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Australia Regulator blocks student cheating websites

05:51  05 august  2022
05:51  05 august  2022 Source:   crikey.com.au

The billion-dollar industry helping students at major Australian universities cheat online assessments

  The billion-dollar industry helping students at major Australian universities cheat online assessments In the post-COVID era of online assessments, “homework help” sites have been accused of becoming industrialised cheating factories — and it's making them rich.He works the overnight shift at a fast-food shop. It's tedious, exhausting work, and when he clocks off at 7.30am, he needs to dash across town to sneak through the door for a 9am lecture.

University students will need to ditch dodgy practices after the higher education watchdog blocked a range of academic cheating websites.

  Regulator blocks student cheating websites © Provided by Crikey

Australia’s university regulator, TEQSA, has for the first time used new special protocols to prevent access to the most-visited cheating sites.

The 40 websites blocked by the regulator are visited about 450,000 times a month, Education Minister Jason Clare said.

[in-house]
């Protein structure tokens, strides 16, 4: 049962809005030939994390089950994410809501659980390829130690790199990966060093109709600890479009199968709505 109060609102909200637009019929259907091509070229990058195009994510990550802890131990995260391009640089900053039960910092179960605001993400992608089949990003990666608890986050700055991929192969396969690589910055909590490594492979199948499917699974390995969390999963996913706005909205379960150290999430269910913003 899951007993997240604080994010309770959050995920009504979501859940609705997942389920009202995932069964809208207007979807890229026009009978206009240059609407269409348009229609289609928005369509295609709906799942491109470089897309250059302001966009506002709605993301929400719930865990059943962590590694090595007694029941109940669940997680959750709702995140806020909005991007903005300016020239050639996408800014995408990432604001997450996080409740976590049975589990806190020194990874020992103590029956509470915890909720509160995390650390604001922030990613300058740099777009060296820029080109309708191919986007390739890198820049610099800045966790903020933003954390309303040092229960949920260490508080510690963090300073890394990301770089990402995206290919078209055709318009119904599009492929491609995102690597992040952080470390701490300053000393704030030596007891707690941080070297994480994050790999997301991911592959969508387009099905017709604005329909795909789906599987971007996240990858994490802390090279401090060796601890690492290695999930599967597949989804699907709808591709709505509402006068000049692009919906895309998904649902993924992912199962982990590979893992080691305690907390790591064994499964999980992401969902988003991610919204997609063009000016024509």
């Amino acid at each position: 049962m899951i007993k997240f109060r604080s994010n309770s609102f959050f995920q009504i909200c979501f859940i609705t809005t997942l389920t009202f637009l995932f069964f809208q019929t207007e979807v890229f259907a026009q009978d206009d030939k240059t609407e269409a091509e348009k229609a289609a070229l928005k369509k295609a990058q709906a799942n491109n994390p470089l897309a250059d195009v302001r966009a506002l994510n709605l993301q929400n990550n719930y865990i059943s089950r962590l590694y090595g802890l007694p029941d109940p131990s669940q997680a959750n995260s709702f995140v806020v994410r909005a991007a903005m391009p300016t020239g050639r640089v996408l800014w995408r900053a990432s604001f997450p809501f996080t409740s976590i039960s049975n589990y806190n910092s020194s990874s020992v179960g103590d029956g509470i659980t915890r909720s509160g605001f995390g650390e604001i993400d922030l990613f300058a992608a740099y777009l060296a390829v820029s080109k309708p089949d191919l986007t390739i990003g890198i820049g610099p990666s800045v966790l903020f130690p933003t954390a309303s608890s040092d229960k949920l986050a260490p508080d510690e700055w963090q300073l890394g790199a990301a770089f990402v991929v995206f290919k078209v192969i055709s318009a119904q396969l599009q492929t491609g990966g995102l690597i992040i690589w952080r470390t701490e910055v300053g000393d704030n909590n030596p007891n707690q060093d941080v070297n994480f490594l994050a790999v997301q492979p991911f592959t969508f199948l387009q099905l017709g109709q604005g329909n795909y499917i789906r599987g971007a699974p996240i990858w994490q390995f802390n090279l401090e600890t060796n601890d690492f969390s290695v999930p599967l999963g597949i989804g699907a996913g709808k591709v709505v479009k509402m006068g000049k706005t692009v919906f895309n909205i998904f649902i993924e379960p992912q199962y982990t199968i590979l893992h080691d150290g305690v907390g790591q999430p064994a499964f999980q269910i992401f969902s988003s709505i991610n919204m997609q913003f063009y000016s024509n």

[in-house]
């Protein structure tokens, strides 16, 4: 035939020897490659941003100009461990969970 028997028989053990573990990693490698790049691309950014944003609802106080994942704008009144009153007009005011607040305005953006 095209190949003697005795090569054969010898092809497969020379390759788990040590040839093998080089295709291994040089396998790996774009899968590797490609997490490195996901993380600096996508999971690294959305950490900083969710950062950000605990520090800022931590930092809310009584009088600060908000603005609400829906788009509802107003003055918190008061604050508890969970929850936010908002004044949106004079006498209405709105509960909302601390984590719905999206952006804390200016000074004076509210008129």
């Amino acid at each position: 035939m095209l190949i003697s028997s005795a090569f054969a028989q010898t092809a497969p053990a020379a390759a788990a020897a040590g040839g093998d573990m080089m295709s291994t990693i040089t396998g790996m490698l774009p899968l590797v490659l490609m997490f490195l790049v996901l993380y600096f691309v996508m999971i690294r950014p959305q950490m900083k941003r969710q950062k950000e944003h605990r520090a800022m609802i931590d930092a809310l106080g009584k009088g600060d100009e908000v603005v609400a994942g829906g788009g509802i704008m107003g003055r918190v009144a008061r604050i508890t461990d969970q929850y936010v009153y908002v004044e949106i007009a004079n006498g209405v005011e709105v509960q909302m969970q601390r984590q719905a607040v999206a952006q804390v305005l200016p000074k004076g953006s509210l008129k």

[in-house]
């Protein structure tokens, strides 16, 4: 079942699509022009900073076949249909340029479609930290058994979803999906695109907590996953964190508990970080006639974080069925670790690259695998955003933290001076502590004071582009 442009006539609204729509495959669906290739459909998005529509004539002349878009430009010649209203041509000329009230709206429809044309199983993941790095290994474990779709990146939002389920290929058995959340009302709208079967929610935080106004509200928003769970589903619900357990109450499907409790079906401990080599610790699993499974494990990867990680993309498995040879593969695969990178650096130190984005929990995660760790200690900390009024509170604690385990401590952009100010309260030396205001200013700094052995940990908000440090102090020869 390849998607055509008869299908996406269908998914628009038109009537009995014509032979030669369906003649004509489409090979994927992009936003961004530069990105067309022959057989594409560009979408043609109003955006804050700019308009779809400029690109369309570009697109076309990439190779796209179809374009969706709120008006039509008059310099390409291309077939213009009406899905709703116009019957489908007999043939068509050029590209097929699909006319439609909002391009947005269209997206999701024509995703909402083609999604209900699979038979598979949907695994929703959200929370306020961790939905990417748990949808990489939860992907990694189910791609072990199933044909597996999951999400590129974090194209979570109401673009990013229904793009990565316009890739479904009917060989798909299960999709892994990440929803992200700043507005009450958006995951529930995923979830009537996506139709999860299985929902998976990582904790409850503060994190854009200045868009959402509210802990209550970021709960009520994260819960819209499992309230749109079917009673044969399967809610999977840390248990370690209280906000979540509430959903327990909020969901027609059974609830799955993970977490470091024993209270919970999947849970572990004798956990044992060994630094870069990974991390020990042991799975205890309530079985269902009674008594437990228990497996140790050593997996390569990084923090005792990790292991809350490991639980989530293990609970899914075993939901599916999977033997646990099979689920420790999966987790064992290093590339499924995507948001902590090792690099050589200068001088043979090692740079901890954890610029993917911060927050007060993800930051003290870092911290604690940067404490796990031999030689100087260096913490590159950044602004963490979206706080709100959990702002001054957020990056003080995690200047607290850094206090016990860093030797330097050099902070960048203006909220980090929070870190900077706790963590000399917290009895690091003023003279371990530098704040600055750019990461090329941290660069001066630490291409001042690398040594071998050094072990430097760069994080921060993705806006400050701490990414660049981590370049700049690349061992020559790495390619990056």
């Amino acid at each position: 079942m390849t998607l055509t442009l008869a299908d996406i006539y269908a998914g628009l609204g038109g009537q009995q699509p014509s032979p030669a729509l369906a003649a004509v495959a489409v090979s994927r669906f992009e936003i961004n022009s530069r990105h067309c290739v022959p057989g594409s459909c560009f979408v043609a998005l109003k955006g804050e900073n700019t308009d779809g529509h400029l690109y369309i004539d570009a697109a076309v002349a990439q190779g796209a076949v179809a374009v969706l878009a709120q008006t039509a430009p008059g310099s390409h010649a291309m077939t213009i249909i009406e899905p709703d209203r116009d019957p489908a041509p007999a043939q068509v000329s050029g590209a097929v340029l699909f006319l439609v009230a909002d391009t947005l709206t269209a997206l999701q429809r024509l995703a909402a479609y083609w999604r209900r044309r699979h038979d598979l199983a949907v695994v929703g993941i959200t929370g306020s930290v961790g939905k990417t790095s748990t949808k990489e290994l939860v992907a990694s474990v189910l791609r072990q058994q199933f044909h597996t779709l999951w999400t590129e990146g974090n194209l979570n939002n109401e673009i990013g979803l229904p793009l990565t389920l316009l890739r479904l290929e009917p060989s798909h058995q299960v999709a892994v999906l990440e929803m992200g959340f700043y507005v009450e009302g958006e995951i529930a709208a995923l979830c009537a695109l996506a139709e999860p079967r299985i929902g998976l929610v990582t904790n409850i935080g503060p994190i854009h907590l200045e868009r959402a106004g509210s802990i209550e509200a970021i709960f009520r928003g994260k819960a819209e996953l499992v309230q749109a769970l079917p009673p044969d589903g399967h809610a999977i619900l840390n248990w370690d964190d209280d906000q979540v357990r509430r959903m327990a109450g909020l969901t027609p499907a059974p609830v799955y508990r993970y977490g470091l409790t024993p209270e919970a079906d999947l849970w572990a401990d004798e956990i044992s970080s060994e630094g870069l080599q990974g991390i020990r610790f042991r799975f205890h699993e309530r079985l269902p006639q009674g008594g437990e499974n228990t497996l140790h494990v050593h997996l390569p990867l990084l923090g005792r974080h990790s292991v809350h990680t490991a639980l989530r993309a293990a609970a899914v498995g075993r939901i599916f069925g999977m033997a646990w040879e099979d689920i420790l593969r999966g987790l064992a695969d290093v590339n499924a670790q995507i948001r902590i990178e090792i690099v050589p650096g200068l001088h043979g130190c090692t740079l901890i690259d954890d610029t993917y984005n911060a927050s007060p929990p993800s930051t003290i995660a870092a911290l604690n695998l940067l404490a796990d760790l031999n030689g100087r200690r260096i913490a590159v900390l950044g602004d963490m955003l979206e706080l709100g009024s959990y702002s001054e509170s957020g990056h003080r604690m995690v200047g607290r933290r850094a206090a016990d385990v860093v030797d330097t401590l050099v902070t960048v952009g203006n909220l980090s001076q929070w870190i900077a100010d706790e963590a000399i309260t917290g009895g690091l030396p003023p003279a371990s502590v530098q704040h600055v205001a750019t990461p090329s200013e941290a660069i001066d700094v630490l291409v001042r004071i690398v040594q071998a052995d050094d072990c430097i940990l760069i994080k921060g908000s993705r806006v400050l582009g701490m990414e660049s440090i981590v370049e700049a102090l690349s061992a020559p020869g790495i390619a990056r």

“Illegal cheating services threaten academic integrity and expose students to criminals who often attempt to blackmail students into paying large sums of money,” he said in a statement.

Regulator blocks student cheating websites

  Regulator blocks student cheating websites The higher education regulator has barred access to 40 websites after developing new protocols with telcos and the communications industry.Australia's university regulator, TEQSA, has for the first time used new special protocols to prevent access to the most-visited cheating sites.

“Blocking these websites will seriously disrupt the operations of the criminals behind them.”

It’s the first time the regulator has used new protocols it developed with the communications industry and internet service providers to stop people from accessing cheating services.

The protocols streamline the process for blocking illegal sites and allow the regulator to enforce Australia’s anti-commercial academic cheating laws.

Laws introduced in 2020 made providing cheating services on a commercial level a criminal offence. Those found in breach face two years’ imprisonment and a fine of up to $111,000.

The laws also allow the Federal Court to force carriage service providers to block access to such cheating services.

The post Regulator blocks student cheating websites appeared first on Crikey.

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This is interesting!